Film Review: “The Rewrite”

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The Rewrite, 2014

dir. Marc Lawrence


Dear readers, I should confess something. I am absolutely crazy about romcoms. Truly and utterly. I love the bad ones, and the good ones. I love the slightly indie-er ones, and the entirely commercialized mainstream ones. I love them all, and I loved this one, The Rewrite, by the director of two other romcoms I loved, Music & Lyrics and Two Weeks Notice, both of which also starred Lead Man No. 1, Hugh Grant.

The story goes at it follows: middle-aged Hollywood one-hit-wonder screenwriter Keith Michaels (Hugh Grant, you may know him) can’t land a writing job and has to take a resident writer position at a public college in the West Coast. He doesn’t like to teach, and wants to do as little work as possible. But there, he meets this mature student Holly Carpenter (Marisa Tomei, The Wrestler) whose uplifting and optimistic outlook on life clash with his own. They argue and bicker until he realises there might me something to what she is saying, and he decides to turn his life around. From then on he engages with his students, and becomes a fairly decent teacher.

To be fair, though The Rewrite falls on so many of the usual romcom tropes, it does deliver them in an interesting way, and while it is extremely formulaic in its layout, it manages to work that to its advantage. And there are enough little references and quips to make the film interesting even to the most uninterested audiences. Which is mostly, I think, an award if you can make it through the first twenty minutes of it, which are painfully awkward.

What makes this film good, though, is in fact the element of the teacher-student relationships. The class scenes are more fun than any of the others, and watching Keith help his students improve their scripts is really fun, and it makes one wonder if the film would have been just as good (maybe better) without the romantic subplot (it would). In the beginning, Keith makes reference to Dead Poets Society, and there is certainly an odd John Keating-onian element to the story, a sort of inspiration leftover from the story once it’s finished, which is something quite rare these days.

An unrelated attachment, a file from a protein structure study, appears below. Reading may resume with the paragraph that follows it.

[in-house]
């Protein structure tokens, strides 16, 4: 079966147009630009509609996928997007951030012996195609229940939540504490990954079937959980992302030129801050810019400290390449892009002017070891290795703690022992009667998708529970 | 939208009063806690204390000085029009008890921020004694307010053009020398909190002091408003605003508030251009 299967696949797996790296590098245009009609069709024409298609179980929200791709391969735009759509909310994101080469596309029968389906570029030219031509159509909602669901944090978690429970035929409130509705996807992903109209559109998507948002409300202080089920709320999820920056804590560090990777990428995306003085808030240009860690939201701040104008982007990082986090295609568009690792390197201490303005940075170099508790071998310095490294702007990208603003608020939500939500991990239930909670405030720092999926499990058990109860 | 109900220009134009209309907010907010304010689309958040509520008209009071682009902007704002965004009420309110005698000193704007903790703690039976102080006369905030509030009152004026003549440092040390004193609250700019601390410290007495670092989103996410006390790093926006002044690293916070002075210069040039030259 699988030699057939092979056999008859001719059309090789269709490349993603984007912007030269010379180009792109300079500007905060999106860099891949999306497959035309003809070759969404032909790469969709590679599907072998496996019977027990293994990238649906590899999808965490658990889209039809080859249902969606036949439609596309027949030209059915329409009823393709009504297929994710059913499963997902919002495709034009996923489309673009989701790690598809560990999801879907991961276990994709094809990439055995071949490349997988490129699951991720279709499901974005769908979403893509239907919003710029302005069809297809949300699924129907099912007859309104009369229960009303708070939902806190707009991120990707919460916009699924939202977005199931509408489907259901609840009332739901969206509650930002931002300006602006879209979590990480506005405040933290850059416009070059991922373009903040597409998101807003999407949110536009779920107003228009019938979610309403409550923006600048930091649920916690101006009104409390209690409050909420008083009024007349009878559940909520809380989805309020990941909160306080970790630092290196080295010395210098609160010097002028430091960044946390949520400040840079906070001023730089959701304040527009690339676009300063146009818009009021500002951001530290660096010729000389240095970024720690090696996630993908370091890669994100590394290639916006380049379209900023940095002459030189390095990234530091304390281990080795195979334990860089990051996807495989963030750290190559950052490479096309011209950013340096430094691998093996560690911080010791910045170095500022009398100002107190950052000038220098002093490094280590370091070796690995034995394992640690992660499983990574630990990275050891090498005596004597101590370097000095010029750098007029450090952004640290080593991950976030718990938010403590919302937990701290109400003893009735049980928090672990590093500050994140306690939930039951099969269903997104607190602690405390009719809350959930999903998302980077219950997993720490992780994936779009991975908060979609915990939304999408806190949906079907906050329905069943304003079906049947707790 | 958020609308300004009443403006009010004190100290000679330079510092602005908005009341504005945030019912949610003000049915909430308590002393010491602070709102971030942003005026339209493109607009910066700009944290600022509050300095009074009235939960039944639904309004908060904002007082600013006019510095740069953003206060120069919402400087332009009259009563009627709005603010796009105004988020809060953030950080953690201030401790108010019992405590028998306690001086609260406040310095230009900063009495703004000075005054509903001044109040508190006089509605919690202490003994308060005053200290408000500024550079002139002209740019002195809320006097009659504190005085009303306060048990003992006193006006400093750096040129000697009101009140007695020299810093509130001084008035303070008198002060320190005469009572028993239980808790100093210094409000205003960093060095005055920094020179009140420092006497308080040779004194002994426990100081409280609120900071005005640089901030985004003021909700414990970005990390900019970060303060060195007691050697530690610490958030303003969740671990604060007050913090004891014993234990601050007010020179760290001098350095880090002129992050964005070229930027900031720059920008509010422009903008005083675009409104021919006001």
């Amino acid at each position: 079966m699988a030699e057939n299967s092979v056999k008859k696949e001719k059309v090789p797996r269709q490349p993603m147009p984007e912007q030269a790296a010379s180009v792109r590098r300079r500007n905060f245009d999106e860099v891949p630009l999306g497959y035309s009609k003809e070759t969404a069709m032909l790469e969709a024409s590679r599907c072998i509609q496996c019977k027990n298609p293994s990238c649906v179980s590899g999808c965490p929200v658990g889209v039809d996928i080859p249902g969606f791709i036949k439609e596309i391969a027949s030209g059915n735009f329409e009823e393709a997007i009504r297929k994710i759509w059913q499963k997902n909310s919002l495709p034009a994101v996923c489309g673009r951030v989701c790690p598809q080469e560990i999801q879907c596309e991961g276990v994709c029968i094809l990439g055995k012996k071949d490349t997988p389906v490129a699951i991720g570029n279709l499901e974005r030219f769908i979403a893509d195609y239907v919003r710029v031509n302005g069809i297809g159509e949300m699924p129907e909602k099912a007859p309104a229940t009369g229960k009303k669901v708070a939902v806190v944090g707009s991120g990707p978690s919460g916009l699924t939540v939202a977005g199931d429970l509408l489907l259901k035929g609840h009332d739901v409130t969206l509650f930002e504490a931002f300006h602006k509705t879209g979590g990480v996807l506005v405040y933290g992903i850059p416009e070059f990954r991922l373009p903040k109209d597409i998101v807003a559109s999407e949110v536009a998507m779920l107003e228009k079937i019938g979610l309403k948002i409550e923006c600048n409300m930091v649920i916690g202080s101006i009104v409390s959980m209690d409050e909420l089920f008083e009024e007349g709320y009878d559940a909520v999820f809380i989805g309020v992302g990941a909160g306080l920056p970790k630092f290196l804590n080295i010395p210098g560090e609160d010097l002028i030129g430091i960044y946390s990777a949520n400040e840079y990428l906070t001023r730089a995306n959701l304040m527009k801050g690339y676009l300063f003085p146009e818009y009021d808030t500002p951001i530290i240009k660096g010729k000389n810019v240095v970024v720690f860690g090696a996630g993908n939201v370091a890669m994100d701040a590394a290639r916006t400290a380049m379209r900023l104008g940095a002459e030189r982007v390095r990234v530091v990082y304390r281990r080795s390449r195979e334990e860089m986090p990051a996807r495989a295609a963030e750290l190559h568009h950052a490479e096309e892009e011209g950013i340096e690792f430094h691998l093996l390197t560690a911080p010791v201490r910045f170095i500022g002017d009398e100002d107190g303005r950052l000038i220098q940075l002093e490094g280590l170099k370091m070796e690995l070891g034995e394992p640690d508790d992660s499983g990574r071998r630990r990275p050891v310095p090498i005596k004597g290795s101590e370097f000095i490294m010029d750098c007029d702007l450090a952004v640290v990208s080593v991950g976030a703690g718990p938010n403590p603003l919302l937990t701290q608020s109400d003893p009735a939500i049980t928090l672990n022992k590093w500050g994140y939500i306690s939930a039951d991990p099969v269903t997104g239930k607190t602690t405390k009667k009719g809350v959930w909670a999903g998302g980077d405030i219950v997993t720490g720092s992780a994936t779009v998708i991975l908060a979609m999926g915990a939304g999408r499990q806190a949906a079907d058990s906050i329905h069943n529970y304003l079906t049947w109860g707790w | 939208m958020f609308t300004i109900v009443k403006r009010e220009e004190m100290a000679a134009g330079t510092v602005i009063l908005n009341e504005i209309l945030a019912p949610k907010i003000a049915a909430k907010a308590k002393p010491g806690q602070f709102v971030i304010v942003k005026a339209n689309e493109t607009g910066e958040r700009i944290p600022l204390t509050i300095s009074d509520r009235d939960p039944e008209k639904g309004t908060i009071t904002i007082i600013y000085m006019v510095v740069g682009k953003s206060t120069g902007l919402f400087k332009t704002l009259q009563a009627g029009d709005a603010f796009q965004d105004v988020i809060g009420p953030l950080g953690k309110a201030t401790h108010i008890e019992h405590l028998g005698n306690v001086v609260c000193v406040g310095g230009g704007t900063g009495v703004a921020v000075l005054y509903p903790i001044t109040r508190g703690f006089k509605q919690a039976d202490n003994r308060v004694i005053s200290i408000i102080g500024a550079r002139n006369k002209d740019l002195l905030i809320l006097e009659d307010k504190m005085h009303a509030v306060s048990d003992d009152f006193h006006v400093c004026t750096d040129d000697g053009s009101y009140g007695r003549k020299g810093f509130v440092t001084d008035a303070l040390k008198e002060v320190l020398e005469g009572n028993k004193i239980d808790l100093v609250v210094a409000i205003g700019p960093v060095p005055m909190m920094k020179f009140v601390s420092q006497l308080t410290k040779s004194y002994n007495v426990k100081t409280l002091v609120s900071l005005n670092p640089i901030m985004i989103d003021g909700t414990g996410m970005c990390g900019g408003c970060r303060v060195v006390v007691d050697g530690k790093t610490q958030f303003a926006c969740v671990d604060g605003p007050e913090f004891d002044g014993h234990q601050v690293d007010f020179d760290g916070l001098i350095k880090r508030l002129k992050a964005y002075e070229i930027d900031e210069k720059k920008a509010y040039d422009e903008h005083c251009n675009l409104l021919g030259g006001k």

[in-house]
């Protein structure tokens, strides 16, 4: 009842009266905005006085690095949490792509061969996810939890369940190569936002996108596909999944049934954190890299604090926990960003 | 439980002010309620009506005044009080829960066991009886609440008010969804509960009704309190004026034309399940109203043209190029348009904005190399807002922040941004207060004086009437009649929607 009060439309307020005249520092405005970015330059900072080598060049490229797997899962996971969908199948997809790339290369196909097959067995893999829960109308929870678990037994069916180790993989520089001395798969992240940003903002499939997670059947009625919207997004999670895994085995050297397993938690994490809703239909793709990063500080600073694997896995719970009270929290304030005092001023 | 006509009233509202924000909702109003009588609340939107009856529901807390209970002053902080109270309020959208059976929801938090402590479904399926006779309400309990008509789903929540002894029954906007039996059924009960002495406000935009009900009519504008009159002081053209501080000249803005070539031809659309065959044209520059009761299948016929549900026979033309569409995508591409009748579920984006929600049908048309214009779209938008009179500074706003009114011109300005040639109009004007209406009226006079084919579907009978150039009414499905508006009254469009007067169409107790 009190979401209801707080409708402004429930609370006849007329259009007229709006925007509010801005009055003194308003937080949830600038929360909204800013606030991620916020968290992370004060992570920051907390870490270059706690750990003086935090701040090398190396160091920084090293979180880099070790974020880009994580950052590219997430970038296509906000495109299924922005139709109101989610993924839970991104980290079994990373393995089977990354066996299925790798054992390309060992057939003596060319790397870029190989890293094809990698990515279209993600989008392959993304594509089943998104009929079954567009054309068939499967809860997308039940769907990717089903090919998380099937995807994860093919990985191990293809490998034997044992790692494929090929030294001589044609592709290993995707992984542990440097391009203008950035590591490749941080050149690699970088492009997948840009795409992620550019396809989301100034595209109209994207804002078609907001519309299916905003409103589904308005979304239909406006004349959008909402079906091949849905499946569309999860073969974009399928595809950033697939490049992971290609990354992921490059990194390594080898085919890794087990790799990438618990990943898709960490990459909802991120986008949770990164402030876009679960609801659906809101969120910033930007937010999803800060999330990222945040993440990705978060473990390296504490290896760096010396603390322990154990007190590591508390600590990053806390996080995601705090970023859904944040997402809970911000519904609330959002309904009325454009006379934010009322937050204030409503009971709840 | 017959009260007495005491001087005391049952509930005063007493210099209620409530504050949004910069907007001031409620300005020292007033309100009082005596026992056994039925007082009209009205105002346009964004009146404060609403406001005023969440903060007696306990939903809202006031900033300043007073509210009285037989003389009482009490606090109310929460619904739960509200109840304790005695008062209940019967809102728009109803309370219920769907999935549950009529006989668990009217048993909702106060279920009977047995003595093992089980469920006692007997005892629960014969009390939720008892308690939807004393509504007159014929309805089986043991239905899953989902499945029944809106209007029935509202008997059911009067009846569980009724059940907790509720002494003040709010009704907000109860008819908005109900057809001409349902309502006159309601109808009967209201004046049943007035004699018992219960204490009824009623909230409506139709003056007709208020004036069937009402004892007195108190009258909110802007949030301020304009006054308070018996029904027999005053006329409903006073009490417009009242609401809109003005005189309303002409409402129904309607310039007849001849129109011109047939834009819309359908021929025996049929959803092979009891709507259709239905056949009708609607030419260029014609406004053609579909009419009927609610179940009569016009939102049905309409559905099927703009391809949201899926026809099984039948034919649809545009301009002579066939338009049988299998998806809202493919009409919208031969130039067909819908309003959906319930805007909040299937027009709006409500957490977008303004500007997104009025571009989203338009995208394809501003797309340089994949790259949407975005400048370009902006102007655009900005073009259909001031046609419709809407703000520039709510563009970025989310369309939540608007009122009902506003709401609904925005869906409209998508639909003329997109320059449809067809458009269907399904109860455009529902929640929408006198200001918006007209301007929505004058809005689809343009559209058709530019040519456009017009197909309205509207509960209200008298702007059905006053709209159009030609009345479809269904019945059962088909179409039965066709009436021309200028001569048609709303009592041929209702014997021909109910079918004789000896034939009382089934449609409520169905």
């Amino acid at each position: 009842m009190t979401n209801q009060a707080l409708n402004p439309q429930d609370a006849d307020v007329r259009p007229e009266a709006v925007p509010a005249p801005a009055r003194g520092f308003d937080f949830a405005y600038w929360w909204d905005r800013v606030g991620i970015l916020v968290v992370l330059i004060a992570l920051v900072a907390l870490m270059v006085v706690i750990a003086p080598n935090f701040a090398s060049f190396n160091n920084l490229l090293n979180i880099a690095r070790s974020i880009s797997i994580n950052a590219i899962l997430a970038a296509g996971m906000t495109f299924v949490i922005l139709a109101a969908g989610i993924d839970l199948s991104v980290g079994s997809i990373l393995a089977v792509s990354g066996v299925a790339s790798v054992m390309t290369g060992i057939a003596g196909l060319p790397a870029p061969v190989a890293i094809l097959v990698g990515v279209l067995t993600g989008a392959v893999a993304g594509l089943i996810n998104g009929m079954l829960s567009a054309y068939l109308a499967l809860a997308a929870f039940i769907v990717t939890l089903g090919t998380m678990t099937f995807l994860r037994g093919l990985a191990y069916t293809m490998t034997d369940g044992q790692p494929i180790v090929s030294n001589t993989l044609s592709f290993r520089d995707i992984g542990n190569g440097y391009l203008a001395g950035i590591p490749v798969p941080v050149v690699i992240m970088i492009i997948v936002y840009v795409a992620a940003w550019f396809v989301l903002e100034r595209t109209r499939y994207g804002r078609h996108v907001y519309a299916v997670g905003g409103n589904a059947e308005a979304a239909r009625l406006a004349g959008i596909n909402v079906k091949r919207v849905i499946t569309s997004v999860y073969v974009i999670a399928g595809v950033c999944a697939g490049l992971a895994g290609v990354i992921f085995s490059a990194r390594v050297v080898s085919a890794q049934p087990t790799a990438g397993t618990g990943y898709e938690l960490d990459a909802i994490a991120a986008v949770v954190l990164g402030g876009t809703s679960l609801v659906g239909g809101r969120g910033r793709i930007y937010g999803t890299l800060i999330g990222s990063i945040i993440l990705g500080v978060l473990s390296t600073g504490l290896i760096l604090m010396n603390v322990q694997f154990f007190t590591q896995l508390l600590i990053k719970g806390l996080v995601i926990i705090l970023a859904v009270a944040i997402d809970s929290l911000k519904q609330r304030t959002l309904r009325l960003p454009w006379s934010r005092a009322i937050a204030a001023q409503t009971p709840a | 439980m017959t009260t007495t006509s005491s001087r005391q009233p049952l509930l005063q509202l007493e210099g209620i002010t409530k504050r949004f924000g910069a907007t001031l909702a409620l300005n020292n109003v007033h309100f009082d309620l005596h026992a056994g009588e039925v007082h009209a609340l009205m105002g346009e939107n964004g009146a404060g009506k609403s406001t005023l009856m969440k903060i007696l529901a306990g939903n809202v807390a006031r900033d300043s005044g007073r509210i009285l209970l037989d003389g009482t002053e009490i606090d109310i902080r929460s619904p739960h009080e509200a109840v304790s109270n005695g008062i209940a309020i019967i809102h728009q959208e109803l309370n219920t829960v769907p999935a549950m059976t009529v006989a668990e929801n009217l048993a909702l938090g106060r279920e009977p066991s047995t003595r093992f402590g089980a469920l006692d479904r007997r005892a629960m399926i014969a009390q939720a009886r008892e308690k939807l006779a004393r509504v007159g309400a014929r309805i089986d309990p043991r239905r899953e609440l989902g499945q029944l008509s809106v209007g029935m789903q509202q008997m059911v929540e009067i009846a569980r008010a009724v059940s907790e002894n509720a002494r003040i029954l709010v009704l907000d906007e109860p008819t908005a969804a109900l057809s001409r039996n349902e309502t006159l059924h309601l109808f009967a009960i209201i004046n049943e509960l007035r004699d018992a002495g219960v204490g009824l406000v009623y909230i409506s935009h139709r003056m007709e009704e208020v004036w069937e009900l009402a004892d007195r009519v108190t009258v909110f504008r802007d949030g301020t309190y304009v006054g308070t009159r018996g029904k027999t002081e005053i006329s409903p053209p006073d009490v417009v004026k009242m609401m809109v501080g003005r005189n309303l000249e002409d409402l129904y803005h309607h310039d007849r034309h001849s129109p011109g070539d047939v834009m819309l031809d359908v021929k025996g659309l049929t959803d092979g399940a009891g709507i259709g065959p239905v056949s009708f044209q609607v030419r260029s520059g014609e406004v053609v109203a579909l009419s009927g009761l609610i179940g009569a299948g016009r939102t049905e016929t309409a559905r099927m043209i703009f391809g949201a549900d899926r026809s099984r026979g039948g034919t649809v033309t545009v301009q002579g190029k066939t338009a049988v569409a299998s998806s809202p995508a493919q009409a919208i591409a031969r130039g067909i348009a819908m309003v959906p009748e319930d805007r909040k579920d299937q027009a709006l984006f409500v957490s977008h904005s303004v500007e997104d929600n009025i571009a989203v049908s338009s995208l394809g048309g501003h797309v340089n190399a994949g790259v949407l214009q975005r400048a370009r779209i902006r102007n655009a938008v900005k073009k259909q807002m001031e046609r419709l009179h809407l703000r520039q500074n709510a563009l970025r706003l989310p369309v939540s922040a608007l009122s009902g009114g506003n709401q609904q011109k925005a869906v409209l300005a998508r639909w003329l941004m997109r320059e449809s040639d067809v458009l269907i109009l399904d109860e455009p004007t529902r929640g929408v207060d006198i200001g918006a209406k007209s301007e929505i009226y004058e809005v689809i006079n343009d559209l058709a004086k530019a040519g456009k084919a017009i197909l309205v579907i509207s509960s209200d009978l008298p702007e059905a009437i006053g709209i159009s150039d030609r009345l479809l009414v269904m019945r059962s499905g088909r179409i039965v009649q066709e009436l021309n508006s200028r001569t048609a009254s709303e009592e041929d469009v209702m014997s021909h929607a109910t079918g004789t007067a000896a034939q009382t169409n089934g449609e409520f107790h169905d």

But the true star of The Rewrite, the beacon of hope, the person whose scenes you can’t wait to watch and re-watch, is Allison Janney’s Dr. Mary Weldon, an English professor obsessed with Jane Austen. Every scene with her and Hugh Grant is fantastic, she just brings her energy that fills up the screen in the best of ways. You may remember (or not, I don’t know your movie watching habits) the Josh Radnor independent “romantic dramedy” (not an official classification), Liberal Arts, where Allison Janney also played an English university professor, though then she taught poetry and Classics, and was the absolute highlight of the film. Though Judith Fairfield and Mary Weldon are two completely different characters, there is a passion for their subjects which is infectious. In fact, the passion for writing, for writing something worthwhile, inThe Rewrite is refreshing in the midst of hundreds and hundreds of films which only use these jobs and careers as the frame in which to build the Love Story.

So, while The Rewrite is by no means the Annie Hall of our time, or will win any major awards, it is still an entertaining watch, and it has a beating heart that makes you yearn for more.

review by Mariana Duarte


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